This is a critical moment for Black America as it is imperative that our educators turn inward and continue creating independent “freedom schools” that provide a relevant curriculum for African-American children. Black America must become extremely serious about taking ownership of its present plight, a crucial aspect of that process is finally accepting that no one is coming to help you in this endeavor, let alone to save you from an all too familiar misery. We must busy ourselves developing independent educational institutions that not only inform our people of their last place status in every social, health, economic, and political indicator but also work to scientifically address these issues.

The great Panther Party leader Fred Hampton once remarked that “War is nothing but politics with bloodshed and politics is nothing but war without bloodshed.” It is time that African-Americans realized that they are actually at war for both their continued existence on the planet Earth and the future place of our children in that world. I hope that we embrace this call to educate our own and stop being the fools that Malcolm told us we would be if we continued to allow our enemy to infiltrate our children’s minds. There is no doubt whatsoever that our children are our most valued and precious resource; a resource that must be protected ‘by any means necessary.’

James Thomas Jones III, Ph.D., M.A., M.A., M.A.

#ManhoodRaceCulture

Books published by Dr. James Thomas Jones III

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Creating Revolution as They Advance: A Historical Narrative of the Black Panther Party for Self-Defense

‘Foolish’ Floyd: The Life & Times of an African-American Contrarian

Too Respectable to Fight?: Why I Am Not Surprised that Derrick Johnson, Chokwe Lumumba, Myrlie Evers Did Not Take The Fight to Donald Trump at the Mississippi Civil Rights Museum

There is no other way for me to say this; I have tired of dignified black leaders. To be honest with you my list of dignified leaders that I have tired of reads like a who’s who of the modern Civil Rights Movement. This list of far too dignified black leaders includes the Rev. Dr. Martin Luther King Jr., Jesse Jackson, John Lewis, Barack Obama, and after allowing Donald Trump to bring his vaudeville show to their environs with minimal interference, I must include every purported black leader within the state of Mississippi.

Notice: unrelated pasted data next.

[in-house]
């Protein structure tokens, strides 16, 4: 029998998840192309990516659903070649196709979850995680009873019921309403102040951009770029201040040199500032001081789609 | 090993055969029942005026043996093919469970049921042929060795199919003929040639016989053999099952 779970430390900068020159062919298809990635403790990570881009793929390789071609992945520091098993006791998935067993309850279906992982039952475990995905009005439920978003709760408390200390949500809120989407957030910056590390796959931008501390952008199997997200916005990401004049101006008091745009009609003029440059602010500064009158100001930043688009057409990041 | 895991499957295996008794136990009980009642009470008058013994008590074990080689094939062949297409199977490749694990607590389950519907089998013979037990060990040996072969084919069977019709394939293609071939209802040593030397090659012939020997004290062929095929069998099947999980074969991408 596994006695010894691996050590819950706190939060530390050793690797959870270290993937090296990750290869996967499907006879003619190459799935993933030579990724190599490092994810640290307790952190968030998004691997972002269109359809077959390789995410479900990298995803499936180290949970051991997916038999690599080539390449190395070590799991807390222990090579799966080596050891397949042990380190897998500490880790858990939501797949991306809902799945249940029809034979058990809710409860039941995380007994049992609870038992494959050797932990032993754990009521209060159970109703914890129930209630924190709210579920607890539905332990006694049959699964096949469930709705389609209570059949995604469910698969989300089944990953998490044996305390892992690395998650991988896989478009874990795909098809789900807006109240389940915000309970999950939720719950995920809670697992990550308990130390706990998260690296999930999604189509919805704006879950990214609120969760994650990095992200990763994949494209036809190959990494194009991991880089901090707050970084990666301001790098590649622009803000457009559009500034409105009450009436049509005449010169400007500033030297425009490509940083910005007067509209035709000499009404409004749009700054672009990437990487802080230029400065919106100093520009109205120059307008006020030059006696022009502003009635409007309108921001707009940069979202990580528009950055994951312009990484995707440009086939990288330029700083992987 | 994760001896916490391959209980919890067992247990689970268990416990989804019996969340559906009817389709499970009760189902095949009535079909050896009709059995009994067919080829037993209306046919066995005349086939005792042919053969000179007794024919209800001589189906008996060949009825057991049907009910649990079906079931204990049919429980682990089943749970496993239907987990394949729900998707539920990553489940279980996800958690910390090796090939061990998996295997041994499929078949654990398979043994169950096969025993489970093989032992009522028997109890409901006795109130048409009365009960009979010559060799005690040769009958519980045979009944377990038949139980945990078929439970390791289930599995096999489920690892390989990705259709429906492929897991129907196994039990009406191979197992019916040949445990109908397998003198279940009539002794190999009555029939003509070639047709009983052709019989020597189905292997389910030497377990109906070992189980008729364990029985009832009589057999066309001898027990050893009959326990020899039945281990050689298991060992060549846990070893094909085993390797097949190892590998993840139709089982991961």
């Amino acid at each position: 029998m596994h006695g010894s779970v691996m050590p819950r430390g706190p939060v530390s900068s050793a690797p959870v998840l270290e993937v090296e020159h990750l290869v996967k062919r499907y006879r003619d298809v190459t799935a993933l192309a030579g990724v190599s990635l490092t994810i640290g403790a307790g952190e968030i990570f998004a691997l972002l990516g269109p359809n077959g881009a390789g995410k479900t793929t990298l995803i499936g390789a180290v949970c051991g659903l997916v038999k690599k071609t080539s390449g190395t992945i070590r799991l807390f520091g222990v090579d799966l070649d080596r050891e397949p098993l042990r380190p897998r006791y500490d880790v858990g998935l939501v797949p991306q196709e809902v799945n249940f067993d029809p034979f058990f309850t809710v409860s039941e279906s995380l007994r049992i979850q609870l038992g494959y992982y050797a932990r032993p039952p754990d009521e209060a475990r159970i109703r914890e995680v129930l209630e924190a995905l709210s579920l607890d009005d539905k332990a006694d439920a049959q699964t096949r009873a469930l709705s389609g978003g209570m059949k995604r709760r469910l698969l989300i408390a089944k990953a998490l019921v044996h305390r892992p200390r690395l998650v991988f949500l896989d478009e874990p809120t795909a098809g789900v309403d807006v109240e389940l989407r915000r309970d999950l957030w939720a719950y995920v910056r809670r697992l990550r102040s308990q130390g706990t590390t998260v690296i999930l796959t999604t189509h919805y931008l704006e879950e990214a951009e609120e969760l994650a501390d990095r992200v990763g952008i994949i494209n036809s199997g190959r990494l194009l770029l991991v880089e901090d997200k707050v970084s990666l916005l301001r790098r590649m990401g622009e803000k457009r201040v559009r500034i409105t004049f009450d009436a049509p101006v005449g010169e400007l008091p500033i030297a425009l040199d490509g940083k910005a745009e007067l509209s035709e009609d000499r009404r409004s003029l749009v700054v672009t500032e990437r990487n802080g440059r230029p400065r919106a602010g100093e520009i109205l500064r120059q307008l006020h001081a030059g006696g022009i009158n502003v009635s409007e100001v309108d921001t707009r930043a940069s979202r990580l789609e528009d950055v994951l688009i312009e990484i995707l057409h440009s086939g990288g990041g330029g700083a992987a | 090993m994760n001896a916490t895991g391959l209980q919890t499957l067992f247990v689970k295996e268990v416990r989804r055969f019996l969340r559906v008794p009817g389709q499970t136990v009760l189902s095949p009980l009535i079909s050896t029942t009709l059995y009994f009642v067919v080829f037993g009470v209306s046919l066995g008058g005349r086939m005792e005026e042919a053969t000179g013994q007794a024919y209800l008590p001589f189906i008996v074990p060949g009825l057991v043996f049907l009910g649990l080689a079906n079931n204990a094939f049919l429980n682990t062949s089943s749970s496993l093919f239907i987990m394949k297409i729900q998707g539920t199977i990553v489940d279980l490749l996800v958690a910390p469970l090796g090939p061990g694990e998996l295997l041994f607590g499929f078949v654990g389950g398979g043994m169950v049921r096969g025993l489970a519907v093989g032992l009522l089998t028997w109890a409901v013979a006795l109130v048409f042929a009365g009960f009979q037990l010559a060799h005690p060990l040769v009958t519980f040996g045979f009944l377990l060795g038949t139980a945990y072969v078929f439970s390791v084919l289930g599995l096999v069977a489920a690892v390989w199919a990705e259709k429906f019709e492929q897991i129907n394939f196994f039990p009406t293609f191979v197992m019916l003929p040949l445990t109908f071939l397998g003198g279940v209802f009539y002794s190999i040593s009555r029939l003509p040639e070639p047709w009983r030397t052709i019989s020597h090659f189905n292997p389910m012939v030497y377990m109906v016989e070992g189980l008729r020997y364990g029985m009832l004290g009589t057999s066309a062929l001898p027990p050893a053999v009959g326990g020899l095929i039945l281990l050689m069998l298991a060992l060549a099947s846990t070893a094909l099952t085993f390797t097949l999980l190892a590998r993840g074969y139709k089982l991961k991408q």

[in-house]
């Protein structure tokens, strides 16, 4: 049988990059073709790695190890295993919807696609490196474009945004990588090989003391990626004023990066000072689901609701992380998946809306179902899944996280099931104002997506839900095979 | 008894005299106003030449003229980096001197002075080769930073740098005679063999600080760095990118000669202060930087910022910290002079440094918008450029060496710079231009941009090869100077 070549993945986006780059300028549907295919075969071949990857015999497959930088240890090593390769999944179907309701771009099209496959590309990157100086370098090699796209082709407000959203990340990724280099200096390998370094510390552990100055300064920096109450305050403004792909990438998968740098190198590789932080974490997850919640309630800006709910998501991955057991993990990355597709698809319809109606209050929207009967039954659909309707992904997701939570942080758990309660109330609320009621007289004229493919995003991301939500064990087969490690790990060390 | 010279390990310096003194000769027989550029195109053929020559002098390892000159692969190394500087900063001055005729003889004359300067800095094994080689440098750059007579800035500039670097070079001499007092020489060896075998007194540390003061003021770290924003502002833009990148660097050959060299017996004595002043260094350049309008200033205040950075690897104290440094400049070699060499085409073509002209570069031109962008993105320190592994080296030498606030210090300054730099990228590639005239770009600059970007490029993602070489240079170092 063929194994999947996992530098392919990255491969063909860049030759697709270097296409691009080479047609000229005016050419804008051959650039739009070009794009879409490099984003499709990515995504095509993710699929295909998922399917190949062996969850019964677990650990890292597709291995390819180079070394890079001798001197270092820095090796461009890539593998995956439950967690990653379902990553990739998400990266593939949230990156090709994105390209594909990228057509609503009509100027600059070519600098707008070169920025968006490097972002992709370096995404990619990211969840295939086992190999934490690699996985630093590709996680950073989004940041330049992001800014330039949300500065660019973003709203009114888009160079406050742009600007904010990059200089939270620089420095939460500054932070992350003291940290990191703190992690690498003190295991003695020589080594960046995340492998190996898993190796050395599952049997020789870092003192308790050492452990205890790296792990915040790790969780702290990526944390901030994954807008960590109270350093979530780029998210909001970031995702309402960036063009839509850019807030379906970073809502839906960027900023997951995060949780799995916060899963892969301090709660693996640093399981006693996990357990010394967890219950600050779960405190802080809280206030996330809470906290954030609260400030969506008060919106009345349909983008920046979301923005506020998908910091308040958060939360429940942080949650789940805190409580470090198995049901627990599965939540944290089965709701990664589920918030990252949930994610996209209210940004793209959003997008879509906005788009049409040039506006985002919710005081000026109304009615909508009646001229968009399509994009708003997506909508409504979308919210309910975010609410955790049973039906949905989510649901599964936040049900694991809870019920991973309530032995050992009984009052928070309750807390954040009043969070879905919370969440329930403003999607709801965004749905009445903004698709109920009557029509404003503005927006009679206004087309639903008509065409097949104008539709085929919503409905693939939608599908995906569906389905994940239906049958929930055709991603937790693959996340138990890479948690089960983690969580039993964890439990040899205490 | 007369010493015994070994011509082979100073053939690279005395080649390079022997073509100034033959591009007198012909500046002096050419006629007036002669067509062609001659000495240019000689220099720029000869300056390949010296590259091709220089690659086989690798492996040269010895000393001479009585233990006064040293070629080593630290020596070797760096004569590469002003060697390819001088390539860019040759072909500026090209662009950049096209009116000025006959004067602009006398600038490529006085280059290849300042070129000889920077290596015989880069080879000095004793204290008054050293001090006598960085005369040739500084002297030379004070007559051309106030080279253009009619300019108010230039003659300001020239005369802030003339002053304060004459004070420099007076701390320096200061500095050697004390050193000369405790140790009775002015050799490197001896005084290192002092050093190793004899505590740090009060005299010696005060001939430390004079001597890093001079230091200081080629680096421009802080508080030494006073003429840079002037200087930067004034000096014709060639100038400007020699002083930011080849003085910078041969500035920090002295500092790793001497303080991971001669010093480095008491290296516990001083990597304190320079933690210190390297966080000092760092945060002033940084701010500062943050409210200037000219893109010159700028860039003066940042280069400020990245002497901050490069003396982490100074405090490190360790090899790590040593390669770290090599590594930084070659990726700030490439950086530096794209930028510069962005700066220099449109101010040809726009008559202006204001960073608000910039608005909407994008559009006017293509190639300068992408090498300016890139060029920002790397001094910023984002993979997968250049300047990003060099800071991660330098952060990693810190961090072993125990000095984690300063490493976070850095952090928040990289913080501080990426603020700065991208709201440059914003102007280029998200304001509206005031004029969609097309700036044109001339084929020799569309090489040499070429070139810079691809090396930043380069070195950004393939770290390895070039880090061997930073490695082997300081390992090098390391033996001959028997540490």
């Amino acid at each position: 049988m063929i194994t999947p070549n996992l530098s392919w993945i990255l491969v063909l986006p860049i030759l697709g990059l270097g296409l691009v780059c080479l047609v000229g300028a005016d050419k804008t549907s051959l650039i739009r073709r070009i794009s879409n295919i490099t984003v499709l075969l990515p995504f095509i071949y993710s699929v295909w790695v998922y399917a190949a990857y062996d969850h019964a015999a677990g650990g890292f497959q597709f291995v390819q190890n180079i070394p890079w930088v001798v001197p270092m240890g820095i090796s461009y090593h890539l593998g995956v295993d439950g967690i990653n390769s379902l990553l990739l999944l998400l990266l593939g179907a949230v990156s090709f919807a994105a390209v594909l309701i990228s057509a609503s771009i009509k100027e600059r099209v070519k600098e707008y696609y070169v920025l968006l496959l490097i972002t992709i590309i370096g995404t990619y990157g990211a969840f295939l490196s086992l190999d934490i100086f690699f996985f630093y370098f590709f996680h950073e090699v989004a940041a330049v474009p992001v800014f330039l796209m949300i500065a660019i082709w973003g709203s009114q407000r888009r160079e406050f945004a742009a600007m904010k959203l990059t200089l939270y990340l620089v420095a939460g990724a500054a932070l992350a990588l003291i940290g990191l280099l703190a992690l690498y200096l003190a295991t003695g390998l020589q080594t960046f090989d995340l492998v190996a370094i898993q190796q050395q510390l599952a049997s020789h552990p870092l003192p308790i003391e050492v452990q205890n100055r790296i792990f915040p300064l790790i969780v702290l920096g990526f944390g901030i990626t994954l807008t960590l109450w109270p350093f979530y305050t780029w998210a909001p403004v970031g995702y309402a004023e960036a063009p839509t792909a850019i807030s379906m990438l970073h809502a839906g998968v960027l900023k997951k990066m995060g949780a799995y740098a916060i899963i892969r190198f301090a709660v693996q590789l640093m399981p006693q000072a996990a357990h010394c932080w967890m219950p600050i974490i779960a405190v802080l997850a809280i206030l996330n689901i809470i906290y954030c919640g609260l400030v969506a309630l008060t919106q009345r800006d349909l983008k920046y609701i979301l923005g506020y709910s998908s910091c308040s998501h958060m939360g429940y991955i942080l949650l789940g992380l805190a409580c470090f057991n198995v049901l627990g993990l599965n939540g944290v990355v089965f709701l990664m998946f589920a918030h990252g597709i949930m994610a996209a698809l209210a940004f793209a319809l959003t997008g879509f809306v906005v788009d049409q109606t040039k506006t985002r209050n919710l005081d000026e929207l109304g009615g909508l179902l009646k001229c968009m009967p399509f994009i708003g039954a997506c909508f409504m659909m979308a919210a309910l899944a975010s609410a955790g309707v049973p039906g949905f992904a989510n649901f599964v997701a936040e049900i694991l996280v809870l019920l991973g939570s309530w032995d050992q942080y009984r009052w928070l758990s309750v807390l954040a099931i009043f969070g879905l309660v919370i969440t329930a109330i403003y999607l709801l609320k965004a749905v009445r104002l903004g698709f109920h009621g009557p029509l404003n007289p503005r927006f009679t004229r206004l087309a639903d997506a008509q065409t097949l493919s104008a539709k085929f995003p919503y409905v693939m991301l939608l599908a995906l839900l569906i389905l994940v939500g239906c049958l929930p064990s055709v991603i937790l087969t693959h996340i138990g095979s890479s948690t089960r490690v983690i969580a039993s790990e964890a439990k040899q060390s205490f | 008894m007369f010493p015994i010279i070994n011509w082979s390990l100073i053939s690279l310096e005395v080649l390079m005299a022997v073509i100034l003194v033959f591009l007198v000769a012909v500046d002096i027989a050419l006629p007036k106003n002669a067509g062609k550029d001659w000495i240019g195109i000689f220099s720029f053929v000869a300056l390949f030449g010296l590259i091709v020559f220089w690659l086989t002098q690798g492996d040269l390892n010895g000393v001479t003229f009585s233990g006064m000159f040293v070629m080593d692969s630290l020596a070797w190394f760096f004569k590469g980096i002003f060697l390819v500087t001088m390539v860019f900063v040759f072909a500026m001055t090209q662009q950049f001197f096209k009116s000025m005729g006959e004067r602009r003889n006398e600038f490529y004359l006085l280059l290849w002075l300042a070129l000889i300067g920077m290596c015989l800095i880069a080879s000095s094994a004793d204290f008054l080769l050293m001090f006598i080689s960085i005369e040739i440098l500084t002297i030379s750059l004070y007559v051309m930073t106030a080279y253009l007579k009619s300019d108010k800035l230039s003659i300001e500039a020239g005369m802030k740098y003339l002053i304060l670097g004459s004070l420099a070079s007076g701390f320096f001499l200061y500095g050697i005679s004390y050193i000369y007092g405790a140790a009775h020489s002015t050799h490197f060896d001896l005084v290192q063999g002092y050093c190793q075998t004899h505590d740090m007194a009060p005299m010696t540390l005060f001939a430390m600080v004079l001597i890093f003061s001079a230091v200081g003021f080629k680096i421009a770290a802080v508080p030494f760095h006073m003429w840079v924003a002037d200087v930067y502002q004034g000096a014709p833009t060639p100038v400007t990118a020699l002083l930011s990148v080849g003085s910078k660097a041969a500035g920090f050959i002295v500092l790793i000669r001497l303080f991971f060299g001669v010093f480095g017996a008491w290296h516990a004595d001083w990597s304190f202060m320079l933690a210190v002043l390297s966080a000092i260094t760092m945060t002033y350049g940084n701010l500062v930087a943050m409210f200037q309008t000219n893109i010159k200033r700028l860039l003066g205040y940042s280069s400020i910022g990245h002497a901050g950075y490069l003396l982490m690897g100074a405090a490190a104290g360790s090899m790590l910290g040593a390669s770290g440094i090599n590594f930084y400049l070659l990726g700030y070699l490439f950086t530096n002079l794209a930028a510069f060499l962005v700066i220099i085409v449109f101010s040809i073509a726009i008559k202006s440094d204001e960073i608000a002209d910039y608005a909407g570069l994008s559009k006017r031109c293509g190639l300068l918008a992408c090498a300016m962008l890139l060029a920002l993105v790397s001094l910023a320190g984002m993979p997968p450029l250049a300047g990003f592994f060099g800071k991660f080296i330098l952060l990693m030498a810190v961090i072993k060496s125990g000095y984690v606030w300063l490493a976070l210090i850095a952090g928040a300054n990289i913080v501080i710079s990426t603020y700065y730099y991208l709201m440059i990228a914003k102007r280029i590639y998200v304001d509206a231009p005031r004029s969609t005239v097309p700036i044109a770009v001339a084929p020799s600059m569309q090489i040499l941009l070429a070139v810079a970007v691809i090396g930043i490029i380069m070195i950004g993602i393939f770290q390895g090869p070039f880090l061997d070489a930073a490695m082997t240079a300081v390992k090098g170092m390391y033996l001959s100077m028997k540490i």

Although many consider the respectability politics that serve as a thin-veil over what any courageous people would recognize as cowardice, there is no doubt that today’s black leaders routinely seek an escape route from political fights and cultural wars. When examined in its totality, black leaders avoid direct public conflict with whites “by any means necessary.” However, even a cursory examination of recent history proves that it is only black leaders who are devoted cowards.

I am confident that you remember the blatant disrespect that President Barack Obama routinely experienced at the hand of whites behaving as if they were raised by wolves. Let us not forget that such treatment aimed at black men possessing some semblance of power as the Rev. Dr. Martin Luther King, Jr., suffered similar treatment on a routine basis, not even MLK’s application of a forgiving and long-suffering Christian ethos protected him from white bigots.

Although I am certain that this determination to not address whites in the midst of their most inappropriate moments may have begun as an attempt for black leaders to “not show their color.” However, after watching this sordid saga occur to black leaders throughout this nation’s existence, such avoidance of conflict has transitioned from an act to remain above the public moments of disrespect into the realm of cowardice; one can rest assured that angry whites recognize this fact. One has to wonder if none of these black leaders are capable of channeling the spirit of Frederick Douglass who courageously advised our kind that “Power concedes nothing without a demand. It never has and it never will.”